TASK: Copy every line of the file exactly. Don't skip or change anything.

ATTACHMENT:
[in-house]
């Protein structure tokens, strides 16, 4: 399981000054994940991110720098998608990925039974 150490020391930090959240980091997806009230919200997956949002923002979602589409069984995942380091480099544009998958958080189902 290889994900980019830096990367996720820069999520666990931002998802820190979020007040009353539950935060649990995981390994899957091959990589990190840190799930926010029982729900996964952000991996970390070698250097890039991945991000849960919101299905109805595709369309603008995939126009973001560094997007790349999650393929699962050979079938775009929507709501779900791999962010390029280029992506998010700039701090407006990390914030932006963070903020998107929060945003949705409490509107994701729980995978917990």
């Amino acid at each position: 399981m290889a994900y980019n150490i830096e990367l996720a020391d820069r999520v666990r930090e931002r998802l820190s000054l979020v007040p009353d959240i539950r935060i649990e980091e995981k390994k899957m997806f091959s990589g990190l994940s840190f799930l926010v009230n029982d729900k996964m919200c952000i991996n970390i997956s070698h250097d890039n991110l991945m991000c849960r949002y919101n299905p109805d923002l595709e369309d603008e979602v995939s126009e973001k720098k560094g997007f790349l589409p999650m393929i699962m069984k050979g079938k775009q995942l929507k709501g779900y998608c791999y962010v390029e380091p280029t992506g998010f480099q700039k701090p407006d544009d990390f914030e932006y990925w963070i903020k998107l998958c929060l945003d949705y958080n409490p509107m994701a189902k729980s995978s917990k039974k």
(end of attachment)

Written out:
[in-house]
């Protein structure tokens, strides 16, 4: 399981000054994940991110720098998608990925039974 150490020391930090959240980091997806009230919200997956949002923002979602589409069984995942380091480099544009998958958080189902 290889994900980019830096990367996720820069999520666990931002998802820190979020007040009353539950935060649990995981390994899957091959990589990190840190799930926010029982729900996964952000991996970390070698250097890039991945991000849960919101299905109805595709369309603008995939126009973001560094997007790349999650393929699962050979079938775009929507709501779900791999962010390029280029992506998010700039701090407006990390914030932006963070903020998107929060945003949705409490509107994701729980995978917990």
């Amino acid at each position: 399981m290889a994900y980019n150490i830096e990367l996720a020391d820069r999520v666990r930090e931002r998802l820190s000054l979020v007040p009353d959240i539950r935060i649990e980091e995981k390994k899957m997806f091959s990589g990190l994940s840190f799930l926010v009230n029982d729900k996964m919200c952000i991996n970390i997956s070698h250097d890039n991110l991945m991000c849960r949002y919101n299905p109805d923002l595709e369309d603008e979602v995939s126009e973001k720098k560094g997007f790349l589409p999650m393929i699962m069984k050979g079938k775009q995942l929507k709501g779900y998608c791999y962010v390029e380091p280029t992506g998010f480099q700039k701090p407006d544009d990390f914030e932006y990925w963070i903020k998107l998958c929060l945003d949705y958080n409490p509107m994701a189902k729980s995978s917990k039974k």